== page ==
Andy on Twitter

  • Whoever voted for this guy, please don’t do it again. Clearly has neither the intellect or sensitivity to lead. Ra… ,
  • Makes me physically sick reading this. Thoughts are with all Kiwis and all of you in Christchurch. Just horrific. ,
  • Great suggestions here... How to Configure Your iPhone to Work for You, Not Against You by ,
  • This is a delicious gin from Four Pillars. Up there with the Manly Seasider Gin ,
  • Love the idea of the cool seats but based on the rest of the concept they haven’t flown international cargo class m… ,
  • Going to cancel my SMH subscription. How any credible newspaper could peddle this crap is beyond me. Staggering. ,
  • Love the positive energy of the NZ commentators on what has to be one of the worst displays of rugby by any… ,
  • So A2 milk invests 75% more in marketing and reaps massive results. Great to see a brand with the courage to bet o… ,
  • The hunt for the fish pirates who exploit the sea ... great read ,
  • Execsplaining the McSweeny’s “Business Words” – : The Next Generation ,
  • I see the highlanders are still sporting their awful hi-vis safety vest uniforms.,
  • The Machine Stops... ,
  • Reckon abandons battle with rivals MYOB, Xero... thinks it’s because ⁦@Xero⁩ throws money and marketing... ge… ,
  • Germany blocks Facebook from pooling user data without consent. So does this rule apply to every merger? Tough call… ,
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Fair Enough

A publisher mate of mine called me with a few questions about my post on regulating bloggers. His question was how do we draw the line between media and blogger? It’s a tough question but here are some thoughts:

Dont base it on traffic. That ignores the network effect of sites like Facebook and the scale that is achieved through simple links and search. Traffic is also ever shifting. Some days you would be regulated. Other days you wouldn’t. One link in the future could change your status.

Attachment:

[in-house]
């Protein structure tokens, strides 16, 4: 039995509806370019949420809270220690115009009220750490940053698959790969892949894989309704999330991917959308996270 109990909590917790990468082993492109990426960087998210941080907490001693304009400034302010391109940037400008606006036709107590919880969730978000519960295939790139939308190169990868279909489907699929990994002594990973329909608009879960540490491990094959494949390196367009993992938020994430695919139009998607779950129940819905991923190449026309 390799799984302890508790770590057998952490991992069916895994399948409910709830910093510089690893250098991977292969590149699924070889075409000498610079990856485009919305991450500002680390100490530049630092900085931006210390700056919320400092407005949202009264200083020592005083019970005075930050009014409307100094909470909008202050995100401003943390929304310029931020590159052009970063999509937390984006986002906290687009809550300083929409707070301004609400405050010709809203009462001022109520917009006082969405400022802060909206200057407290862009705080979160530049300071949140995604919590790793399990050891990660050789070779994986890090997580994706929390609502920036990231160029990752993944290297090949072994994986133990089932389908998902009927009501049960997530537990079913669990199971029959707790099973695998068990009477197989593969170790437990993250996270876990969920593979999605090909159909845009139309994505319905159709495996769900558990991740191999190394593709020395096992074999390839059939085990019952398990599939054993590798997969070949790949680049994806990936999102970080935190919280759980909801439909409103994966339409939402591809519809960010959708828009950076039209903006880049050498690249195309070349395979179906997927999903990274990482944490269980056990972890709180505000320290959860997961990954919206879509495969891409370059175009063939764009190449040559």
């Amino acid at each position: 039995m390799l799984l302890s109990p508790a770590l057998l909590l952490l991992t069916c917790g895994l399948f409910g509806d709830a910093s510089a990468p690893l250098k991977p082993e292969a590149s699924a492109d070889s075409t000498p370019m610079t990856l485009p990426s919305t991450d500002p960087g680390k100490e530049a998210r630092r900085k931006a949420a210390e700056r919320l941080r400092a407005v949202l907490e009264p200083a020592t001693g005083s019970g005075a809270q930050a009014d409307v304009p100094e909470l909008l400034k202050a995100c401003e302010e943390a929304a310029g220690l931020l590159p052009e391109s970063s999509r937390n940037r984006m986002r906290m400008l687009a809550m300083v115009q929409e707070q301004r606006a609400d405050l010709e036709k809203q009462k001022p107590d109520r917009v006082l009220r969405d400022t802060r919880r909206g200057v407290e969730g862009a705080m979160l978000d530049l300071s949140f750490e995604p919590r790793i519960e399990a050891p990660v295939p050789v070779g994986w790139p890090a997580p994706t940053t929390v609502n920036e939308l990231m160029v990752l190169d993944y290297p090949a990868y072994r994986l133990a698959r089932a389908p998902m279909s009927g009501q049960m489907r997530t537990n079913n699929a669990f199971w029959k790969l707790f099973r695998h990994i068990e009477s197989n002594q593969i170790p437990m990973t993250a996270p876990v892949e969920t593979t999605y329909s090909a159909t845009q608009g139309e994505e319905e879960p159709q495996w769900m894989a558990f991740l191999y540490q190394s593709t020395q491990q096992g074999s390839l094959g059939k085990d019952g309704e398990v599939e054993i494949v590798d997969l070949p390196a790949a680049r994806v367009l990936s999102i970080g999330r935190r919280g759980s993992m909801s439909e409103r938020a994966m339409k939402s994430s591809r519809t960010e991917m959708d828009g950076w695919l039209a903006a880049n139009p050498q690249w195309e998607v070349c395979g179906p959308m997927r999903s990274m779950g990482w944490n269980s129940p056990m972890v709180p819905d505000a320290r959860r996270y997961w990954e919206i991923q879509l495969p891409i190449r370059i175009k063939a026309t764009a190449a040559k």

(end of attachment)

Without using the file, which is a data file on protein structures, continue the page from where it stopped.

Perhaps it could be a simple self declaration based on guidelines – all done online. Guidelines to explore might include whether the blog is revenue generating or directly used for commercial purposes. Or, if the site is a self-declared media network powered by bloggers. A great example of this in action is the impressive MaxConnectors which just launched here in Australia.

I’m not sure how you can effectively regulate the rest of us that are sharing thoughts and ideas, that view our content as personal opinion, and who ultimately are guided by no commercial intent. To regulate this would be to attempt to regulate conversation – albeit, online and in written form, but conversation nevertheless.

I do like the idea of a set of standards for bloggers, commentators and serial opinionators to work to. We could crowdsource those. Clearly there needs to be some discussion around how we manage link-baiting, trolling and conversation-jacking. 

Speak Up — Add Your Thoughts

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